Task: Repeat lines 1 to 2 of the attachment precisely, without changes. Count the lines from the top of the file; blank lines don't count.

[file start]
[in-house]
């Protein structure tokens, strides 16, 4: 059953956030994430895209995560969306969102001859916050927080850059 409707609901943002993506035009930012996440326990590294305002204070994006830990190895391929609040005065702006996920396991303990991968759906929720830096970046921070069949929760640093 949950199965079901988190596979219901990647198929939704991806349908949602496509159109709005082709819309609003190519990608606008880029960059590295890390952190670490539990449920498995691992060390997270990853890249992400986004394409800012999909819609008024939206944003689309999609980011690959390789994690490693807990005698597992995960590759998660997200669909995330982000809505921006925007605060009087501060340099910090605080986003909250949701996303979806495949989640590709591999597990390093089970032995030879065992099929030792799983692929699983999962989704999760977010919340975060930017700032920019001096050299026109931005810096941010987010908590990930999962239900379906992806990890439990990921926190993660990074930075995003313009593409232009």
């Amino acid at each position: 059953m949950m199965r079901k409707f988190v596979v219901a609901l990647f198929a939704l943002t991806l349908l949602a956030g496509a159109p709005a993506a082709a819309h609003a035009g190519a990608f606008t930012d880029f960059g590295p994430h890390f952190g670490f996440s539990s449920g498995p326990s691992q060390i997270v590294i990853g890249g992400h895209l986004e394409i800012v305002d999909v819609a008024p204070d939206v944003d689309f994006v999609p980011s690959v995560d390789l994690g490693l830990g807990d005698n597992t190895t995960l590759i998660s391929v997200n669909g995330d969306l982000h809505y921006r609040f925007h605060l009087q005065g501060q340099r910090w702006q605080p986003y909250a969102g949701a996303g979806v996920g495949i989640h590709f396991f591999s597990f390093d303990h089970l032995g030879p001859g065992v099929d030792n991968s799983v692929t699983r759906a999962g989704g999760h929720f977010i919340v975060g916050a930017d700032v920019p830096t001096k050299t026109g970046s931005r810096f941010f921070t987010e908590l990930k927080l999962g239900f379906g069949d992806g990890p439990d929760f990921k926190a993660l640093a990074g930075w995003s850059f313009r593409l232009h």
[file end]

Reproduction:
[in-house]
């Protein structure tokens, strides 16, 4: 059953956030994430895209995560969306969102001859916050927080850059 409707609901943002993506035009930012996440326990590294305002204070994006830990190895391929609040005065702006996920396991303990991968759906929720830096970046921070069949929760640093 949950199965079901988190596979219901990647198929939704991806349908949602496509159109709005082709819309609003190519990608606008880029960059590295890390952190670490539990449920498995691992060390997270990853890249992400986004394409800012999909819609008024939206944003689309999609980011690959390789994690490693807990005698597992995960590759998660997200669909995330982000809505921006925007605060009087501060340099910090605080986003909250949701996303979806495949989640590709591999597990390093089970032995030879065992099929030792799983692929699983999962989704999760977010919340975060930017700032920019001096050299026109931005810096941010987010908590990930999962239900379906992806990890439990990921926190993660990074930075995003313009593409232009």